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L.A. Sheriff's Department Is Not Doing A Great Job Policing Metro, Report Says

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Policing on the Gold Line (Photo by Juliet Bennett Rylah/LAist)
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A recent audit says that the L.A. County Sheriff's Department is not doing a great job at policing the Metro system and that Metro, in turn, hasn't done great job of monitoring their performance. The conclusion of the report is that the LASD is not doing doing as much as it should be to reduce crime, maintain staff, respond to complaints, enforce fares or keep proper invoicing records. The audit, commissioned by the Metro's Board of Directors, covered five years beginning in July of 2009, according to L.A. County Supervisor Zev Yaroslovsky's website.

Sheriff’s Commander Michael Claus, who became the Metro's head of security in January, disagrees with some portions of the audit, but said he agrees with most of the report's critiques and says the division is already improving on his watch: "The bottom line is: we didn’t do what we should have done."

This report comes out just as the Transit Services Bureau made the transition on July 1 to become its own sheriff's division. One of the report's critiques is that there were too many vacancies and too many undertrained substitutes being sent into the field. Previously, deputies did not want to work on the transit beat. Claus is hoping that giving the transit beat its own division will help improve morale, and he said that there's already evidence that things are changing. Claus says that by creating the division, "probably 20 people have removed their transfer requests."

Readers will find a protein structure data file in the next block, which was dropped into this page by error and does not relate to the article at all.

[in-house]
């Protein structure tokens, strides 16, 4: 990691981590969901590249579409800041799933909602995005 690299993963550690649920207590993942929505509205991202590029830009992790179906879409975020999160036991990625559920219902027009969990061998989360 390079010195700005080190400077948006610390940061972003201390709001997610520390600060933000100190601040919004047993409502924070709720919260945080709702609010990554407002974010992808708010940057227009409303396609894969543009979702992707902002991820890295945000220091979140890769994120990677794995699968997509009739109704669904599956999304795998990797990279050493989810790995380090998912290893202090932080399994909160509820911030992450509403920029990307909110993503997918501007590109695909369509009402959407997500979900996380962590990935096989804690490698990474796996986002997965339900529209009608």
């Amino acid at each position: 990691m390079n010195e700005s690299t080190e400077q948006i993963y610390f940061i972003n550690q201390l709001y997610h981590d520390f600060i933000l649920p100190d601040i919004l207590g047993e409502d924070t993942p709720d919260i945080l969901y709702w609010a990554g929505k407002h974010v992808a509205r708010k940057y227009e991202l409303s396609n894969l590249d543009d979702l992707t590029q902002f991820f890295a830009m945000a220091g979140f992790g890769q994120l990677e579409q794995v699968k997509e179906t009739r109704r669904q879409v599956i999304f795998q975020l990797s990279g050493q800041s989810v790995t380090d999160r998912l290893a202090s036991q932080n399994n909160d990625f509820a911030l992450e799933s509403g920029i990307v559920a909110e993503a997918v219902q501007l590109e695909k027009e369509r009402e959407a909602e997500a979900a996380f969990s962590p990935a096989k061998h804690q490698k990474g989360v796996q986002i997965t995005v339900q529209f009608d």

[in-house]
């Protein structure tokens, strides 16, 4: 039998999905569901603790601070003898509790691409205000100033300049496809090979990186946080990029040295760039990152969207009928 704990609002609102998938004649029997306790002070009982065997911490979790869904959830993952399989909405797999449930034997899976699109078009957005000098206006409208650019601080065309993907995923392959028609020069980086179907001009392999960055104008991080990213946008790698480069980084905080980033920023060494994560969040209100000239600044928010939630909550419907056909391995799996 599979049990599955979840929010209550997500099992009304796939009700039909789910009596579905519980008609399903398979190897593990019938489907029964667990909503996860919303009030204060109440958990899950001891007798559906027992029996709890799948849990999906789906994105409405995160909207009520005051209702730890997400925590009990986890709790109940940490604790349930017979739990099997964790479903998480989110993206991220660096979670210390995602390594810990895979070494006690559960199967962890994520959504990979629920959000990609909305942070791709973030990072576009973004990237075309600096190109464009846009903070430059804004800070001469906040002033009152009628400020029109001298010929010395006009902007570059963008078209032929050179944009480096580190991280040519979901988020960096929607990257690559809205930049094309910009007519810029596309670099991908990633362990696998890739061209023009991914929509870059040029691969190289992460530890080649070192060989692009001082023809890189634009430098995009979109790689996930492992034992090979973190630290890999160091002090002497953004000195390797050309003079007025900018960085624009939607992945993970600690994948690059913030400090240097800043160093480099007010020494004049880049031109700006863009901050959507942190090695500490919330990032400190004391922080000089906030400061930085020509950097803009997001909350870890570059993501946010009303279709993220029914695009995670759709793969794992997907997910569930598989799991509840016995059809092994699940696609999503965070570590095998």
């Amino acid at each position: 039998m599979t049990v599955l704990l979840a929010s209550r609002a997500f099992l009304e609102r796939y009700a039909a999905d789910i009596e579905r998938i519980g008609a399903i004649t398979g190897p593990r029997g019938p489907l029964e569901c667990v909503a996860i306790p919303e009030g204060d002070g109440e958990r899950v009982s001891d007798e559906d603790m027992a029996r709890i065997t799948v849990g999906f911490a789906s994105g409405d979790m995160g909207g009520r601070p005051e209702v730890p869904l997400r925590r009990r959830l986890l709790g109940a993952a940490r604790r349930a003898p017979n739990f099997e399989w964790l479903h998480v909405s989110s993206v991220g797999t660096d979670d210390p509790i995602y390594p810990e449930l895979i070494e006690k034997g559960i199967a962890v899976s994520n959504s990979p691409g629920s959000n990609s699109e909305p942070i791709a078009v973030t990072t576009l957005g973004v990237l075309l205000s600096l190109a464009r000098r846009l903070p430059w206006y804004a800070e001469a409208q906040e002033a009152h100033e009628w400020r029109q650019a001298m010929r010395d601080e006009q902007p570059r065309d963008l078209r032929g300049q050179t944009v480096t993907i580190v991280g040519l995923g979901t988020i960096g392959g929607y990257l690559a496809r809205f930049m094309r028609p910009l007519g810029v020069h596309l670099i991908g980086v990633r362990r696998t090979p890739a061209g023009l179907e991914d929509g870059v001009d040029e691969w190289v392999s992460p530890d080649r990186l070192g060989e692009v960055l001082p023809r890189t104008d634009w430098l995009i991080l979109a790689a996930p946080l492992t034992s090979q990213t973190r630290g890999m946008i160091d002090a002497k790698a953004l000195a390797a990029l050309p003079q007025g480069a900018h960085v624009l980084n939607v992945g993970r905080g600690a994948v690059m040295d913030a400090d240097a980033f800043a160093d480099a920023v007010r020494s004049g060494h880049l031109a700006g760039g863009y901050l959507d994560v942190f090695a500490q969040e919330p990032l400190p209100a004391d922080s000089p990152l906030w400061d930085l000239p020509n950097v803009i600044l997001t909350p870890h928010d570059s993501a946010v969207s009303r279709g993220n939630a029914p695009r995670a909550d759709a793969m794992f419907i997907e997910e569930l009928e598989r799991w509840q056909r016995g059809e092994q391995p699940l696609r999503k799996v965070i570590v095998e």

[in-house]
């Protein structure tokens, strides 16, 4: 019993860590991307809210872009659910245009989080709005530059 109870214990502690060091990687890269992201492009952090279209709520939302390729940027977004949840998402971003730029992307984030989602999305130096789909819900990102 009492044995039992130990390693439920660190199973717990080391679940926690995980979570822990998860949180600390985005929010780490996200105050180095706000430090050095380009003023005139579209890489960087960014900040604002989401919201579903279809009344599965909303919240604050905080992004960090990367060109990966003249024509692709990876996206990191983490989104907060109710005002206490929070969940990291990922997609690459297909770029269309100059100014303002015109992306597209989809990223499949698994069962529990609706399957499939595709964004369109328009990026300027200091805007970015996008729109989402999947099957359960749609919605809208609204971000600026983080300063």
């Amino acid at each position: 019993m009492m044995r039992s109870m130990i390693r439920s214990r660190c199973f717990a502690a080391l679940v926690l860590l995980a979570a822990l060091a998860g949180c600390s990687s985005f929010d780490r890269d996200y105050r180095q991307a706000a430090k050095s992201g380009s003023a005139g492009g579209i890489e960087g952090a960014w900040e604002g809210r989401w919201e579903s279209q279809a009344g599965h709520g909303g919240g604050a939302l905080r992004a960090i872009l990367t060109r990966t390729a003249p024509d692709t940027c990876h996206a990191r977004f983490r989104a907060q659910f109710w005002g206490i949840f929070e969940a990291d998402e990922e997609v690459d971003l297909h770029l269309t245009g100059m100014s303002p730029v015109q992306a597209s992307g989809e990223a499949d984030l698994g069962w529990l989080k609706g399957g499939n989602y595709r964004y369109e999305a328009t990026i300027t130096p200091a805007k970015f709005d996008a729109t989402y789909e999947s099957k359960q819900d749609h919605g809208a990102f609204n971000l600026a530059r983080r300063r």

The report says the department needs to do a better job with its paperwork, and Metro needs to be more critical: LASD has at times over-billed Metro, occasionally double-billing for some staff members or charging the full amount even when some positions were vacant. And its system for dealing customer complaints has been spotty. The complaints are slow to wind their way through the system and deputies with multiple complaints were getting routed into the "performance mentoring program." (Claus said the backlog stretching back to 2010 has finally been eliminated.)

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The audit calls for better fare-validation devices with more options—like being able to check passengers for outstanding warrants. There is still some dispute as to whether it should be deputies' responsibility to check the TAP cards, or that of Metro security employees. The report says that response times and crime rates weren't being appropriately reported, but Claus says things should be better now that the department has switched to the FBI's Uniform Crime Reporting standards.

The audit says the sheriff's department has not done enough to improve the quality of life at Metro stations, but Claus disagrees. He says they've done a lot to clean up Union Station, including "solving delicate homeless rights issues" and cleaning up the station and making it safer. He could be referring to a policy tested in early 2014 that seemed to simply kick those without Metrolink or Amtrak tickets—which would include Metro riders as well as the homeless—out of the seating area.